Monday Oct 3, 2005 - day 4 - New Delhi - Kathy: 133 photos, Bob: 144 photos
This was a very full day.
We started out at a place called Qutab Minar, which was a complex of buildings erected during one
of the many Islamic dynasties of
It all centers around a very old mosque.
There is a very tall tower, the Minar,
which was basically the minaret tower of a mosque, and it stands 234 feet tall. It was begun in the twelfth century. This is just the kind of site that Kathy and I love. There were lots of buildings
to explore and wonderful examples of Islamic architecture.
We explored the place for about an hour, walking among grave sites and intricate carvings
so we didn’t feel rushed at all, but I’m sure Kathy
and I could have spent all day there.
Next, we visited a carpet shop where they sold very good quality silk carpets
made by a co-op of families from
After the carpet place, we visited a war memorial that
reminded me a lot of the Arch de Triomphe in
We took photos of it and some nearby kids swimming and playing in one of the fountains.
Walking back to the bus, we saw our first snake charmer.
Next, we drove up to the Capital building area where all
the government big-shots did official government business. We parked the bus and spent some time walking
up to the buildings and taking photos. Looking back down the hill, we could see what Sujay called the “
We walked up to see the president’s house,
which had a very fancy yard and ornate iron gates.
Walking back to the bus, we
were surprised to see some monkeys running around on top the government
buildings. I said that I was not
surprised to see “monkey business” in the federal government. I told Sujay that
we also have monkeys in
That was pretty much the end of the “half-day” tour, but Sujay wanted to give us something more, so he took us to a Sikh temple.
The Sikhs are a separate religion that wear turbans and seem very Islamic in origin, however, they are more “new-age” than Muslims. They believe in the teachings of the Ten Gurus who wrote a holy book which they treat with great reverence. At 6:00am or so, they “wake up” the book from its designated bed, and the chanting begins. Throughout the day, there is continuous chanting and prayers. Sikhs go to the temple every day, and the chanting doesn’t stop until when they put the holy book back to sleep on its bed for the night. We were allowed to go into the temple and see the altar area, and it was cool.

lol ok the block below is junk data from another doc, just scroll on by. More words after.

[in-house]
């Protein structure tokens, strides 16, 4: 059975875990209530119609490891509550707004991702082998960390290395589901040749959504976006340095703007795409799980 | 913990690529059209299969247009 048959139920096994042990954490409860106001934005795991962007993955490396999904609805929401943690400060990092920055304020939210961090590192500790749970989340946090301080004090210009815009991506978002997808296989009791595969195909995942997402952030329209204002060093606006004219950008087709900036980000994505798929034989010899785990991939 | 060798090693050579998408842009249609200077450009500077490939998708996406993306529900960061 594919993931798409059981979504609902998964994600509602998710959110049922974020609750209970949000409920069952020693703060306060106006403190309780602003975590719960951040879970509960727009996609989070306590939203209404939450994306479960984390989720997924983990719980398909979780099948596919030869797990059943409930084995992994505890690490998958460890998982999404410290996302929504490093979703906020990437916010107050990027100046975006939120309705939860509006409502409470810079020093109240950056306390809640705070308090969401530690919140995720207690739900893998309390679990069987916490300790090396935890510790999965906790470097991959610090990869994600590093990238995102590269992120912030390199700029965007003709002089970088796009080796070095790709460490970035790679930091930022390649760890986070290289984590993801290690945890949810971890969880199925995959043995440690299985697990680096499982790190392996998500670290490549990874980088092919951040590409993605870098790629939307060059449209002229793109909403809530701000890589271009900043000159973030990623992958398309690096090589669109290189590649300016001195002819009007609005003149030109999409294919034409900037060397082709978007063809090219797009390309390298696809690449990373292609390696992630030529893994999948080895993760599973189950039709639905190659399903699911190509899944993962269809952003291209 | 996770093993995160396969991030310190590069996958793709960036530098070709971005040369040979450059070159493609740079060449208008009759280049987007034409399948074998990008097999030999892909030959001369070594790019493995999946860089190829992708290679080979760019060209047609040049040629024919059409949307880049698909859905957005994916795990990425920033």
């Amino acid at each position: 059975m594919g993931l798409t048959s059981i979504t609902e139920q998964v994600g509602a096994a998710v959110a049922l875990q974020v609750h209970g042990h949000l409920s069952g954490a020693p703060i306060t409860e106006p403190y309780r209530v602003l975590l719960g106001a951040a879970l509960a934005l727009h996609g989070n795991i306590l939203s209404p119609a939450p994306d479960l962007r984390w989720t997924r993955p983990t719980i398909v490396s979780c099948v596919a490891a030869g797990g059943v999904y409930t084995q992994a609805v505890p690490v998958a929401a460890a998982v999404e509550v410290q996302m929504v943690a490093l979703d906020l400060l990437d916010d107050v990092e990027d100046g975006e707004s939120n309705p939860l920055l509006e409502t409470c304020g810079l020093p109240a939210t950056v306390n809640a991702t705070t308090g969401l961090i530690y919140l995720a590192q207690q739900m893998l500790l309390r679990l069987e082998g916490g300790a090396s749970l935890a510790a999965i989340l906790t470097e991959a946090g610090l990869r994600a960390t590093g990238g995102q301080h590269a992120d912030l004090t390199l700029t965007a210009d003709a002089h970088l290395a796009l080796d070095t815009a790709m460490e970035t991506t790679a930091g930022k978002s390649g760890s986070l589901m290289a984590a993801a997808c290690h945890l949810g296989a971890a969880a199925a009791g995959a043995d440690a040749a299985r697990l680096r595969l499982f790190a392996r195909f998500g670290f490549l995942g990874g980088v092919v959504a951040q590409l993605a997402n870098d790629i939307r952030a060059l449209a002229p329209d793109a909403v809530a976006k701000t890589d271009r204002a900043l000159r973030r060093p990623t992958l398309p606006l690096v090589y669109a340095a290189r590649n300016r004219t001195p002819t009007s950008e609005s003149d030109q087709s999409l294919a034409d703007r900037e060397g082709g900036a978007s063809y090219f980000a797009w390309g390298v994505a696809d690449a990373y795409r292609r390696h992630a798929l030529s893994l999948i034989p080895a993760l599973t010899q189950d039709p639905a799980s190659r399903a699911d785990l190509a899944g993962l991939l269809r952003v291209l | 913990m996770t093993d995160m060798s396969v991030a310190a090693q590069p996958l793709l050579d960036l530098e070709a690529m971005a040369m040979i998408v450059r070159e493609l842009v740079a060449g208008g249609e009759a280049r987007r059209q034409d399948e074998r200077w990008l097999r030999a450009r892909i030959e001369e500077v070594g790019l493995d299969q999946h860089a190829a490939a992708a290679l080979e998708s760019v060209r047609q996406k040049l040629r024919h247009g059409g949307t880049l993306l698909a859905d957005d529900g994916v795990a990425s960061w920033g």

There were lots of cool-looking dudes at the temple, and some of them were bathing in a ritual bath. Others wanted to take our photos as much as we wanted to take theirs.
It was strange. Everyone kept looking at us as if we were quite an oddity, and I’m sure we were to them.
After the Sikh temple, we went back to the hotel and took a quick shower before dinner. Dinner was hosted by an Indian family, and our group split into two halves, each half going to a different home. After driving for more than an hour in heavy traffic, we finally arrived at the house of the woman who was our host.
Dinner and conversation were both wonderful. We talked about many things and had a lovely
time. There was a couple from
She told us she was a cook and culinary expert, and she served us fantastic Indian food. She even gave us some of the chocolate she made herself, and it was fantastic. Her fifteen-year-old son was a huge fan of the Lord of the Rings movies, which Kathy and I also love. We had just watched all three DVDs of the movies one week prior to our trip, and so we had a good time talking to the boy.
Our hostess was very nice and charming, but she dominated the conversation, and in a way it seemed a little bit scripted or artificial. She had a servant who she had kept as a very small boy, and I thought she treated him a little bit snobbish. She had a bit of an elitist attitude about her, but still she was a gracious host, and again, the food was nothing short of gourmet quality. I would like all of her recipes, and she offered to give them to us. For example, she had a wonderful dessert that was just like a very good “apple crisp” but it had both apples and pumpkins in it. Delicious!
The OAT information requested that everyone bring a
hostess gift, but we were the only ones who remembered. We gave her a big bag of some Minnesota Wild
Rice, which is a special type of rice grown in
Suddenly, we were told that our bus was waiting outside, and we departed in haste. It seemed like an abrupt end to the evening, but still we had a great time. We didn’t see much of her house, but just a sitting area and a dining room where the food was set up buffet-style.
When we got back to the hotel, we were tired, but we needed to pack our bags because we were scheduled to leave early for Jaipur tomorrow morning.
More observations from a day of driving around:
There is lots of dirt everywhere, but this is an enigma